CBDC: U.S. Banks Team up to Develop the Digital Dollar
Several major financial service companies have teamed up with the New York Federal Reserve to announce a 12-week digital dollar program.
A group of banking institutions – including HBSC, Mastercard, Citi, BNY Mellon, PNC Bank, U.S. Bank and Wells Fargo – announced the launch of a digital money platform called the Regulated Liability Network (RLN) on Tuesday.
The program aims to explore the feasibility of “an interoperable network of wholesale central bank digital money and commercial bank digital money operating on a shared distributed ledger with multiple entities“.
“NYIC looks forward to collaborating with members of the banking community to advance research on asset tokenization and the future of financial market infrastructures in the U.S. as money and banking evolve” said NYIC Director Per von Zelowitz.
The RLN, which is based on the Proof-of-Concept (PoC) algorithm, will test the “technical feasibility, legal viability and business applicability” of DLT, as well as simulate tokens and explore regulatory frameworks. The New York Fed said the project “could potentially be expanded to multi-currency and regulated stablecoin operations.”
The group said the RLN would run for twelve weeks and would be used only in U.S. dollars. Participants will issue simulated digital tokens representing customer deposits and make payments using simulated central bank reserves on a shared blockchain.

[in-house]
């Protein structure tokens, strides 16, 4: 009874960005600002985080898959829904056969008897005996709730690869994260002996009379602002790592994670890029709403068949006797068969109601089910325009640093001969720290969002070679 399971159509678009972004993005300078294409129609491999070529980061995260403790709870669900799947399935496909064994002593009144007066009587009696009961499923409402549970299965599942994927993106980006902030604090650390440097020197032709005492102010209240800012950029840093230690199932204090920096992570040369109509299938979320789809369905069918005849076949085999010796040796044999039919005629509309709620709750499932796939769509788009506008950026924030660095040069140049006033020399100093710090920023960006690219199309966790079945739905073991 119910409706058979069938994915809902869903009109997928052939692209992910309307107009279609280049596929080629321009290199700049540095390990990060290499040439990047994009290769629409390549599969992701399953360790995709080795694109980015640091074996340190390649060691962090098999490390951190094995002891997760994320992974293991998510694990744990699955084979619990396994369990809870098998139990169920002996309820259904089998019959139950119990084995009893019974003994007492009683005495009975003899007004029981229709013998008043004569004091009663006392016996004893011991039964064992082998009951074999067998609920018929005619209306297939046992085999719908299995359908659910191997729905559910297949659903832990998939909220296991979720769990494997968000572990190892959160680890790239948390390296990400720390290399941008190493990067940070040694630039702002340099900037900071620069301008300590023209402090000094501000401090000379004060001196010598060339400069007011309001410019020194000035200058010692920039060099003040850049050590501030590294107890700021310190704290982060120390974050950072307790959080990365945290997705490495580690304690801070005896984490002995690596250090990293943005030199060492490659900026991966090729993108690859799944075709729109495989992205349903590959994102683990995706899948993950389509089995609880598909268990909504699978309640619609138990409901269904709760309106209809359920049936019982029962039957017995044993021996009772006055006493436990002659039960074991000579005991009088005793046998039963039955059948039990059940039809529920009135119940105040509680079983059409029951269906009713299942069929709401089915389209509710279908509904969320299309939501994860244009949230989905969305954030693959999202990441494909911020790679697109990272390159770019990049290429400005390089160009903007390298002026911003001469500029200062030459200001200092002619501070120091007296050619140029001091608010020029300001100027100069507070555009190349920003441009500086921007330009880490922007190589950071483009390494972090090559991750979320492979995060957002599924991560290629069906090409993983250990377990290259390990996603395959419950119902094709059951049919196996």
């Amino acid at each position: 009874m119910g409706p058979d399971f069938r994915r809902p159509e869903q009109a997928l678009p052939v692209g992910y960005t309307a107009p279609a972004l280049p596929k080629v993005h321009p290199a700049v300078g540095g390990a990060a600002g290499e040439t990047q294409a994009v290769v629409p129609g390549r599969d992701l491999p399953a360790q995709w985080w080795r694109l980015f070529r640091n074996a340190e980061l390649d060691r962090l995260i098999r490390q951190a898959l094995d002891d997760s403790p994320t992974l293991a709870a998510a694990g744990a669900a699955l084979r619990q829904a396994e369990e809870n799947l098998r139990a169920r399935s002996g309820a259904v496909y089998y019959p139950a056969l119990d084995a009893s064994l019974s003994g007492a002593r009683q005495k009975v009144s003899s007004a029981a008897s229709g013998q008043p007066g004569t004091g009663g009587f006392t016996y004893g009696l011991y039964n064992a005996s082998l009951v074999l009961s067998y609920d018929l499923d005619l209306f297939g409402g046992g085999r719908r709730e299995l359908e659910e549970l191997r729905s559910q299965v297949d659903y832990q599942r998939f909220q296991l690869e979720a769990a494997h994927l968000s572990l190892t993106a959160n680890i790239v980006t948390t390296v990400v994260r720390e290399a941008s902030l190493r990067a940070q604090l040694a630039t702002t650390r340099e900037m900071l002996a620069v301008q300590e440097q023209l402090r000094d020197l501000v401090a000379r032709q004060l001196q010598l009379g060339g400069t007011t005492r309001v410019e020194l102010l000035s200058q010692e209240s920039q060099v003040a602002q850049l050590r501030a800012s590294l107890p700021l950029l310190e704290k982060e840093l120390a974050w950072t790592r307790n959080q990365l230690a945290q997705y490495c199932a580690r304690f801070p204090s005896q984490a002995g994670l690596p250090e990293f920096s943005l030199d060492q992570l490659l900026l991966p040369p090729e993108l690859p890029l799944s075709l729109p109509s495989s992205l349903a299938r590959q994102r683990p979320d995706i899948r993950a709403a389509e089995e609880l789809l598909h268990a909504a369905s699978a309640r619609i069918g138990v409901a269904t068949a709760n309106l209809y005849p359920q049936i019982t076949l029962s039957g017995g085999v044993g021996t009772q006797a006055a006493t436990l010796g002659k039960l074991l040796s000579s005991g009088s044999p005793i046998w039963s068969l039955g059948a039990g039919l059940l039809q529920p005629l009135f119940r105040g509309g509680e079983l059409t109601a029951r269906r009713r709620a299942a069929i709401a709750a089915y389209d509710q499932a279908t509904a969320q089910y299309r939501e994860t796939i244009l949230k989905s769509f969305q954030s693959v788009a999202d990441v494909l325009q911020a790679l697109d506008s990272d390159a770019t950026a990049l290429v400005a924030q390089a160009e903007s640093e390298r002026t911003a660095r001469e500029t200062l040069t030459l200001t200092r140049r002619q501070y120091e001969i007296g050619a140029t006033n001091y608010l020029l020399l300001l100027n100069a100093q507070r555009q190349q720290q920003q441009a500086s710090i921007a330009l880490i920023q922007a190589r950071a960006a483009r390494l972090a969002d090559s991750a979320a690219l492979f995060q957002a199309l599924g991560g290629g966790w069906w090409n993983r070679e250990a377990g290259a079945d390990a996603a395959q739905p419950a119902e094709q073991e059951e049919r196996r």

“This project will be conducted in a test environment and will only use simulated data,” the group notes. “It is not intended to contribute to a specific policy outcome, nor to signal that the Federal Reserve will make any recent decisions about the appropriateness of retail or wholesale CBDC issuance, nor how it will necessarily be designed.”
The United States will not be the first to try to develop a national digital currency. China has already begun work on a digital yuan. In September, Australia moved forward with its digital dollar pilot project using a private, enterprise-class version of Ethereum known as Quorum.
Federal regulators in the U.S. have not reached a consensus on whether to launch a digital dollar in the country, but agencies and those in the private sector are exploring the possibility. After U.S. President Joe Biden issued an executive order aimed at creating a framework for digital assets, some lawmakers have questioned what Congress’s role might be in passing legislation to support CBDC and how a digital dollar might limit such private-sector innovation.